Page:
Sen. Tulfo says airport execs ‘guilty’ over link to human trafficking
MANILA, Philippines — Airport officials are “guilty” as they skipped a Senate panel deliberation on human trafficking, Senator Raffy Tulfo said on Tuesday.
During the hearing of the Senate Committee on Women, Children, Family Relations and Gender Equality, chaired by Senator Risa Hontiveros, the issue of the human trafficking of Filipinos in Myanmar was discussed.
Hontiveros asked the Bureau of Immigration (BI) for issuing the stamp to the victims’ passports, but the agency replied that the stamp was not genuine.
Tulfo then said that he believes the issue is not an immigration matter.
“I don’t think this is an immigration matter. I think dapat mapatawag natin ‘yung mga taga-MIAA (Manila International Airport Authority) kasi may ginamit na pass. May nag-issue ng passes. Du’n dapat tayo mag-umpisa, not the immigration, I think,” the neophyte senator said.
(I think we should call those from MIAA because there was a pass. Someone issued passes to erring individuals. So we should start there, not the immigration, I think.)
“Imbestigahan natin sino nag-issue ng passes na ‘yun. I’m sure may kasabwat ‘yun na sindikato sa loob,” he went on.
(Let us investigate who issued passes. I’m sure they are working with a syndicate inside.)
Hontiveros said that the panel invited Ninoy Aquino International Airport (Naia) Terminal Manager Lauro Francisco to attend the hearing. He, however, skipped the debate due to COVID-19 infection.
Tulfo stressed: “Guilty, as simple as that. Put it on record na sinabihan ko silang (that I called them) guilty.”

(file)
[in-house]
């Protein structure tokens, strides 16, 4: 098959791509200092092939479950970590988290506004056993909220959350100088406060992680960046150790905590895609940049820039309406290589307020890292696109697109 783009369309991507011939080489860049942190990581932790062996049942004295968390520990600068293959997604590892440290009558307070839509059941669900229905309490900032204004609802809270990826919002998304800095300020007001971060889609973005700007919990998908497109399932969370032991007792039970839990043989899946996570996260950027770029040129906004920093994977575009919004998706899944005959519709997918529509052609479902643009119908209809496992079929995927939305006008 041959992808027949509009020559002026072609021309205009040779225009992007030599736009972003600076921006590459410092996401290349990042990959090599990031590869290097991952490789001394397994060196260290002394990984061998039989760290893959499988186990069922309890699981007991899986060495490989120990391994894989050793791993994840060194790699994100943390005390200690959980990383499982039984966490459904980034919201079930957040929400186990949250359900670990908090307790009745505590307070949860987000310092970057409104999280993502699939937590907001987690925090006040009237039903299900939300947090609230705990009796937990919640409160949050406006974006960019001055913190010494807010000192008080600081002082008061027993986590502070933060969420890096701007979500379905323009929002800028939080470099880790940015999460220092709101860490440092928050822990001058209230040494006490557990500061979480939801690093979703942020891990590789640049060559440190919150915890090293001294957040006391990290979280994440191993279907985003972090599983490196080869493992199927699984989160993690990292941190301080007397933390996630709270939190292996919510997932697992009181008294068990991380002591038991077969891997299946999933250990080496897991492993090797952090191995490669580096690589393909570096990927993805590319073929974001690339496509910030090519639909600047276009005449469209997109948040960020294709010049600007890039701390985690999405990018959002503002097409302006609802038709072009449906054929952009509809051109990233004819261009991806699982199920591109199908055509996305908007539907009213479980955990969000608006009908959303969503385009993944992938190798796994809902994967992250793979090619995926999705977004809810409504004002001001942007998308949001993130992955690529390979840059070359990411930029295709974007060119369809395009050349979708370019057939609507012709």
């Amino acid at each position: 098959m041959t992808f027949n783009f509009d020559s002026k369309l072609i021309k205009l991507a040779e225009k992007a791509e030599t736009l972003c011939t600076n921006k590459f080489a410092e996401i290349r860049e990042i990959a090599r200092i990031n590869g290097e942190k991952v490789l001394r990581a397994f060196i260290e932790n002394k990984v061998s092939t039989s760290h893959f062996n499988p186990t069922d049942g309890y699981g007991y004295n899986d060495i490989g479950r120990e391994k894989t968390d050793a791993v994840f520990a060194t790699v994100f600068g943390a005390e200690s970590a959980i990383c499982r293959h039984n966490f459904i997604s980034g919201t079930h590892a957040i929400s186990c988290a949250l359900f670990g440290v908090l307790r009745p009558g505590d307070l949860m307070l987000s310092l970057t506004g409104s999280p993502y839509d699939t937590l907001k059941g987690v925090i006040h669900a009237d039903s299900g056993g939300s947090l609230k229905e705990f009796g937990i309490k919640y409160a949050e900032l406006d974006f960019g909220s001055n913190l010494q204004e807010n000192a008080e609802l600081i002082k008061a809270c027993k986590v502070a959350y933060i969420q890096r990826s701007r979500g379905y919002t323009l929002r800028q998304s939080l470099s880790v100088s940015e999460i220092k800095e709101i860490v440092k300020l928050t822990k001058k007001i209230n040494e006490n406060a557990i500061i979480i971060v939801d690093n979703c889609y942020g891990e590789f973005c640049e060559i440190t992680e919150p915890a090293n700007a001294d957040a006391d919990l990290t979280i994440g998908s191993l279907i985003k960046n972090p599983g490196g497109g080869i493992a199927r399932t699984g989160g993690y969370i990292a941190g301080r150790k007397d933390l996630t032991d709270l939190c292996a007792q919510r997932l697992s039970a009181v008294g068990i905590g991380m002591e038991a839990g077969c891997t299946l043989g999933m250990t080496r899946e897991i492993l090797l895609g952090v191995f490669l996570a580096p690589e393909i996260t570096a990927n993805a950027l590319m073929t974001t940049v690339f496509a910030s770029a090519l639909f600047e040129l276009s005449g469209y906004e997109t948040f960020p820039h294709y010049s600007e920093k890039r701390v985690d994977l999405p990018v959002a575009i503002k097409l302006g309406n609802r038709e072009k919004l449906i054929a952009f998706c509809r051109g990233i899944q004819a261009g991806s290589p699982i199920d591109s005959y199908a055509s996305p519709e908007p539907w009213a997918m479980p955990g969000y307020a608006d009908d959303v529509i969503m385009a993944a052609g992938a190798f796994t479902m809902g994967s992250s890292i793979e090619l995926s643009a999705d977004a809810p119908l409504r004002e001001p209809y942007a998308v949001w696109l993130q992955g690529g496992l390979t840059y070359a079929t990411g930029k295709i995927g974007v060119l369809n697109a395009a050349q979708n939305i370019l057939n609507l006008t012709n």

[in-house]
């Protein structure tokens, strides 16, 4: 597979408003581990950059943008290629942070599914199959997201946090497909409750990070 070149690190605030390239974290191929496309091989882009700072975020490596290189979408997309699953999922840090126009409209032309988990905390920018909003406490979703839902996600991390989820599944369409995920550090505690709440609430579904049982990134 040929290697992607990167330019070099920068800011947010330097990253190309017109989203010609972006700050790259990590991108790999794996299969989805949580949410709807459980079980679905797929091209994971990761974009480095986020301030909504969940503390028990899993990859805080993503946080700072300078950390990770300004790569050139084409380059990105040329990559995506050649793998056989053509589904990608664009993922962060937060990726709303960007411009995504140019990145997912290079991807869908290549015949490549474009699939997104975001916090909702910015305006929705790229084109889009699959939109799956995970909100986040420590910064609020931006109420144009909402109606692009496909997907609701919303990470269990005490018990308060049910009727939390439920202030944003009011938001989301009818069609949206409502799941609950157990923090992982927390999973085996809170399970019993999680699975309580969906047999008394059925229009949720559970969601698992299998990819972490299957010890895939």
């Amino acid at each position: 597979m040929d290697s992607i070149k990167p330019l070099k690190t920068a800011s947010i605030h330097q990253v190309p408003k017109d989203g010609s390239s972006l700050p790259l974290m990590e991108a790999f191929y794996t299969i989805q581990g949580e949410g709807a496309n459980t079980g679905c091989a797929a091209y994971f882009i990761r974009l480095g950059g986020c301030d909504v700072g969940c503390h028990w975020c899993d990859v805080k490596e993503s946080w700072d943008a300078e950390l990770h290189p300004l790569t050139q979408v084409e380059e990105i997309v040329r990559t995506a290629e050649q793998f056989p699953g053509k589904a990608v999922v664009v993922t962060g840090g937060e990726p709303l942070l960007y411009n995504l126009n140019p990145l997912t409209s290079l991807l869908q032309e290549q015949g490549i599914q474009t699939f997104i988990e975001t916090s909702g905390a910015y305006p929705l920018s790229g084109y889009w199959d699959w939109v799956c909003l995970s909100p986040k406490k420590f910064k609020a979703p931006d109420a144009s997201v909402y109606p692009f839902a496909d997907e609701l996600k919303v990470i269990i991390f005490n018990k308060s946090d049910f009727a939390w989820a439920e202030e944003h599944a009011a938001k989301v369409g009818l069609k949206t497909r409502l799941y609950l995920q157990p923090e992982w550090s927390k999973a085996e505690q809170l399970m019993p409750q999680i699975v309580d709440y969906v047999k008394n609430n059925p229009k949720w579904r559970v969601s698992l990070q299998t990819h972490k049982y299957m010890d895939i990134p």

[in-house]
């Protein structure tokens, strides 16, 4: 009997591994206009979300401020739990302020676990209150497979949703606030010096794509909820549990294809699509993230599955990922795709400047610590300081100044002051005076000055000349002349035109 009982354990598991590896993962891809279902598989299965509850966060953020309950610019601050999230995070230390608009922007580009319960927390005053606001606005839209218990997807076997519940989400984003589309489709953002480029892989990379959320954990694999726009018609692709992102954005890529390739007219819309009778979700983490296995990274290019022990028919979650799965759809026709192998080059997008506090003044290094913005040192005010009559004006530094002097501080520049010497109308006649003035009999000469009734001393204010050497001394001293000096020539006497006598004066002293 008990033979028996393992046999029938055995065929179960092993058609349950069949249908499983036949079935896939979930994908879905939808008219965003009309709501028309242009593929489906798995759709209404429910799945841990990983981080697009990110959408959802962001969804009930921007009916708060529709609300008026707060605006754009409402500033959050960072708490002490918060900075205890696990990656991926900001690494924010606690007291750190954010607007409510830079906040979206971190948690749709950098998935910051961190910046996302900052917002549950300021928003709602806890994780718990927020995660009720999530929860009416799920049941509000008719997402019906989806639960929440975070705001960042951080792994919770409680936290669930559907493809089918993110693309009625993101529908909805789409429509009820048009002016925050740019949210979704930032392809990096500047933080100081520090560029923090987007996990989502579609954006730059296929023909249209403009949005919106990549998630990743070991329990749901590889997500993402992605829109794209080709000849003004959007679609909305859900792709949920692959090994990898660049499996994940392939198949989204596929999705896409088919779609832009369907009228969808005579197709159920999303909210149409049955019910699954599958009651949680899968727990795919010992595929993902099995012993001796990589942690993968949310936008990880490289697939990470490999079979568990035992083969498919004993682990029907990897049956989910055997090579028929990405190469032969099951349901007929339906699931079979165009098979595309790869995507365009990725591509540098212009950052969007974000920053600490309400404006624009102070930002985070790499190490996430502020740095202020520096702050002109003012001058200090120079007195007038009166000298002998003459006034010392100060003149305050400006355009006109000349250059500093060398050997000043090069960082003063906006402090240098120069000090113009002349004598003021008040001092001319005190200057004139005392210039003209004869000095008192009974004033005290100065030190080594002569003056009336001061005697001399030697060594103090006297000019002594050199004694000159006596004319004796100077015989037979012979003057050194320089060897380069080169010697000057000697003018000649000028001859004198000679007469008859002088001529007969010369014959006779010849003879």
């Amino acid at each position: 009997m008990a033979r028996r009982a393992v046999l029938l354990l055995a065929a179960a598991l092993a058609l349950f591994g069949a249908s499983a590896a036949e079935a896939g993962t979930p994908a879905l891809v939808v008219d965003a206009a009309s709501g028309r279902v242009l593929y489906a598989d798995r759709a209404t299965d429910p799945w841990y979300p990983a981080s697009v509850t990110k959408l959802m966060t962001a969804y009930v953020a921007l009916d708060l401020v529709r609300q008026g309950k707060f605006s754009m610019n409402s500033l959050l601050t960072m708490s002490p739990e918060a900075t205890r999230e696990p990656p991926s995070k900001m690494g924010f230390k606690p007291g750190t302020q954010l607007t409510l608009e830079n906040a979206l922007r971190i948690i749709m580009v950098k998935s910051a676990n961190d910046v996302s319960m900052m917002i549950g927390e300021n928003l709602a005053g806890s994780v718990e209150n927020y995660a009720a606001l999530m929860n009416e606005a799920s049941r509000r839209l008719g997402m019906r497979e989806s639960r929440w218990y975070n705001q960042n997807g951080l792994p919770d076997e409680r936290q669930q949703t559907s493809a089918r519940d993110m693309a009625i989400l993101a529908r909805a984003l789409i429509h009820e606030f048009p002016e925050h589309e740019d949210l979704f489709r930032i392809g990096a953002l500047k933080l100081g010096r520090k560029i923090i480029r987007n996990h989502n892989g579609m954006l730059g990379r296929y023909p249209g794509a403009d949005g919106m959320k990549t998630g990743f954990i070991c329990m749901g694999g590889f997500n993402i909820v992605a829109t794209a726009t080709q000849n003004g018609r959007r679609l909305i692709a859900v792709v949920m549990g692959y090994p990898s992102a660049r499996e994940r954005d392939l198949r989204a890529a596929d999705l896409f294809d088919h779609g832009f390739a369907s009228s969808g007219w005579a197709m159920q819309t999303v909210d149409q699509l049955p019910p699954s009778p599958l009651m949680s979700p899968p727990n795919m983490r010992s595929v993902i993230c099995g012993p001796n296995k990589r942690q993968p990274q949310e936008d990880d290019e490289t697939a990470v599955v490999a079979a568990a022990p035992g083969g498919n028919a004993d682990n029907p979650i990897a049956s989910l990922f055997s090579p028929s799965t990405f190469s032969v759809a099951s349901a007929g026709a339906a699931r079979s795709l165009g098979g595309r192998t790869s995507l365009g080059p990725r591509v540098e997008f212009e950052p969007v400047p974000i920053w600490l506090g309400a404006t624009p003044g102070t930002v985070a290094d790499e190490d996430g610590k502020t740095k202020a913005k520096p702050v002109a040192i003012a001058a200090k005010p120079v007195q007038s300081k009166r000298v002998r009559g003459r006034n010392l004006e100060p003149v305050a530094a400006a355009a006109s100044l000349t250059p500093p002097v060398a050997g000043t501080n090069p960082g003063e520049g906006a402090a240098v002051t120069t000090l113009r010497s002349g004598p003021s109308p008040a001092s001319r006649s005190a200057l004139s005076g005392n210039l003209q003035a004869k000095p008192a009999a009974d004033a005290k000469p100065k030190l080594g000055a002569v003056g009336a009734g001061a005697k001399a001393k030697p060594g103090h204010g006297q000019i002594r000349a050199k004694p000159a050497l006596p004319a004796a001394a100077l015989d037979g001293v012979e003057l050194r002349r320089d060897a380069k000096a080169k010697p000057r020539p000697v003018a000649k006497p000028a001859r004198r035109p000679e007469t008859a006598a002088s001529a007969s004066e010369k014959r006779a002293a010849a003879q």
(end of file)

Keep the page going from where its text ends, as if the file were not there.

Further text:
“For Hontiveros, the developments seem like a part 2 of the Pastillas scam.”
“Para itong Pastillas Part 2, pero mas malala at mas mapusok. May kinalaman din ba ang mga airport security o personnel? Nasa bulsa at kakuntsaba ba ng mga BI o airport officials ang mga illegal recruiter? Ang sakit na napapahamak ang napakaraming Pilipino sa ibang bansa dahil sa kapwa nating Pilipino na nananamantala dahil sa pansariling interes,” she asked.
(This seems like Pastillas Part 2, but worst and more concerning. Do airport security or personnel also have a hand in this? Are BI or airport officials working with illegal recruiters? It is hurting that many Filipinos are in danger overseas because of our fellow countrymen who are taking advantage for their own interests.)
The Pastillas scam, named after the popular Filipino delicacy due to the money being wrapped and rolled up in a paper looking like the milk candy, involved Chinese nationals who were permitted to enter the Philippines without undergoing immigration procedures.
Victims of human trafficking
Also, during the hearing, human trafficking victims, whose real names were not disclosed, recounted their harsh experiences.
“Baby” from Navotas City shared that she was offered by her friend to work as a call center agent in Thailand with a salary of P50,000.
Her friend was also recruited by an agent they had worked with in Malaysia.
The recruiter handled all their requirements, such as COVID-19 antigen tests and flight booking.
She narrated how they could reach Myanmar by riding several modes of transportation.
Eventually, Baby learned that her work was a scammer, not a call center agent. However, she said that she was treated well at first.
She then experienced abuse when she did something wrong. These include standing for 15 hours, doing duck walks for three hours, and carrying a brick stone for four hours.
Baby begged her recruiter to allow her to return to the Philippines. But, instead, her fellow Filipinos there chipped in for the expenses for Baby to go home.
Meanwhile, “Paulo” said he saw a job post from a certain Laisa Magallanes on Facebook.
He was told that the job was a customer service representative. He met with Magallanes in a coffee shop in Pasay City to submit the requirements.
He and another applicant learned they would land in Bangkok and travel for nine to 12 hours to Mae Sot, Thailand.
On the day of his flight, “Paulo” backed out as he had a gut feeling not to push through after his passport was stamped by the BI without passing through the immigration counter. He was also given a fake identification card of WHSmith, a store at Naia Terminal 3, to pretend to be an employee.
Earlier, Hontiveros exposed that Filipinos were trafficked to Myanmar to be scammers. She added that a Chinese mafia is planning to form an all-Filipino team of scammers because of their English proficiency.
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